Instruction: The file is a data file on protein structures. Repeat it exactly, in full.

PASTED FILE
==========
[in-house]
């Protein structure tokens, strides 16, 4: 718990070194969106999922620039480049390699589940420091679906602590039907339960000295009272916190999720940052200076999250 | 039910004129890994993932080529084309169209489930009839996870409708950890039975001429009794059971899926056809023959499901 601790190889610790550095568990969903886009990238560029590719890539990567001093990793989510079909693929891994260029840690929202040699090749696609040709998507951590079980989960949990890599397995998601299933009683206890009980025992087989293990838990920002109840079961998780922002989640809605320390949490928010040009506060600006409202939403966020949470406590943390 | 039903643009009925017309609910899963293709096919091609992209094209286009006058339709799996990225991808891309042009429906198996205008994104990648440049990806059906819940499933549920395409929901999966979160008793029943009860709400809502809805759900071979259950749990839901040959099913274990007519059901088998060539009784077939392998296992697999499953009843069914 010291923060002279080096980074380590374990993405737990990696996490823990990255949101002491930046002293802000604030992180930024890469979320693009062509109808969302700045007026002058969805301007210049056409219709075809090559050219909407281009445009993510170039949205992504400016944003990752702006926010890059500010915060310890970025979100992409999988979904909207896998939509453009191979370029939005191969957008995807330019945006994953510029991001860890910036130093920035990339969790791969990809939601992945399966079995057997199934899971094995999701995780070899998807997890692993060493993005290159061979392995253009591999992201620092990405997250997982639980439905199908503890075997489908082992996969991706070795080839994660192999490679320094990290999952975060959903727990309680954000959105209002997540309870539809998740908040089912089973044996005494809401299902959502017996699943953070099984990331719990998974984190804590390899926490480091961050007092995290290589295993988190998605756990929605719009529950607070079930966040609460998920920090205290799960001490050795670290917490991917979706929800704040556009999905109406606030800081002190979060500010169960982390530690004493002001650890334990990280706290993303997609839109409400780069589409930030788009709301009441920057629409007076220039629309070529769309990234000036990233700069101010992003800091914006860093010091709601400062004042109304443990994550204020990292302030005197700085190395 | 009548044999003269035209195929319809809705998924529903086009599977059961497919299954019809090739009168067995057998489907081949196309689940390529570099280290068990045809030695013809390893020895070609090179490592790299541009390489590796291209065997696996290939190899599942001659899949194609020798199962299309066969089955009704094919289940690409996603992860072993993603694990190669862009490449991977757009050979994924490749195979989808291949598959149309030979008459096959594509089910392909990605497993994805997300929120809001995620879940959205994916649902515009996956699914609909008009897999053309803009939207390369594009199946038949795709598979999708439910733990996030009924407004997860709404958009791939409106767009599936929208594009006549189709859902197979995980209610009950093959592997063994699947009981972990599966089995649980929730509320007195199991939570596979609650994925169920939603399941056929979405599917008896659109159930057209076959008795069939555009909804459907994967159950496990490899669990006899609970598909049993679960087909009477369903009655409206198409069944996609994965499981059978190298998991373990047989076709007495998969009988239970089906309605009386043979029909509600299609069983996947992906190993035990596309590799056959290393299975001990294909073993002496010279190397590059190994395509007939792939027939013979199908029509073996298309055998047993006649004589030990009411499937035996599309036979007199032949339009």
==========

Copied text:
[in-house]
């Protein structure tokens, strides 16, 4: 718990070194969106999922620039480049390699589940420091679906602590039907339960000295009272916190999720940052200076999250 | 039910004129890994993932080529084309169209489930009839996870409708950890039975001429009794059971899926056809023959499901 601790190889610790550095568990969903886009990238560029590719890539990567001093990793989510079909693929891994260029840690929202040699090749696609040709998507951590079980989960949990890599397995998601299933009683206890009980025992087989293990838990920002109840079961998780922002989640809605320390949490928010040009506060600006409202939403966020949470406590943390 | 039903643009009925017309609910899963293709096919091609992209094209286009006058339709799996990225991808891309042009429906198996205008994104990648440049990806059906819940499933549920395409929901999966979160008793029943009860709400809502809805759900071979259950749990839901040959099913274990007519059901088998060539009784077939392998296992697999499953009843069914 010291923060002279080096980074380590374990993405737990990696996490823990990255949101002491930046002293802000604030992180930024890469979320693009062509109808969302700045007026002058969805301007210049056409219709075809090559050219909407281009445009993510170039949205992504400016944003990752702006926010890059500010915060310890970025979100992409999988979904909207896998939509453009191979370029939005191969957008995807330019945006994953510029991001860890910036130093920035990339969790791969990809939601992945399966079995057997199934899971094995999701995780070899998807997890692993060493993005290159061979392995253009591999992201620092990405997250997982639980439905199908503890075997489908082992996969991706070795080839994660192999490679320094990290999952975060959903727990309680954000959105209002997540309870539809998740908040089912089973044996005494809401299902959502017996699943953070099984990331719990998974984190804590390899926490480091961050007092995290290589295993988190998605756990929605719009529950607070079930966040609460998920920090205290799960001490050795670290917490991917979706929800704040556009999905109406606030800081002190979060500010169960982390530690004493002001650890334990990280706290993303997609839109409400780069589409930030788009709301009441920057629409007076220039629309070529769309990234000036990233700069101010992003800091914006860093010091709601400062004042109304443990994550204020990292302030005197700085190395 | 009548044999003269035209195929319809809705998924529903086009599977059961497919299954019809090739009168067995057998489907081949196309689940390529570099280290068990045809030695013809390893020895070609090179490592790299541009390489590796291209065997696996290939190899599942001659899949194609020798199962299309066969089955009704094919289940690409996603992860072993993603694990190669862009490449991977757009050979994924490749195979989808291949598959149309030979008459096959594509089910392909990605497993994805997300929120809001995620879940959205994916649902515009996956699914609909008009897999053309803009939207390369594009199946038949795709598979999708439910733990996030009924407004997860709404958009791939409106767009599936929208594009006549189709859902197979995980209610009950093959592997063994699947009981972990599966089995649980929730509320007195199991939570596979609650994925169920939603399941056929979405599917008896659109159930057209076959008795069939555009909804459907994967159950496990490899669990006899609970598909049993679960087909009477369903009655409206198409069944996609994965499981059978190298998991373990047989076709007495998969009988239970089906309605009386043979029909509600299609069983996947992906190993035990596309590799056959290393299975001990294909073993002496010279190397590059190994395509007939792939027939013979199908029509073996298309055998047993006649004589030990009411499937035996599309036979007199032949339009």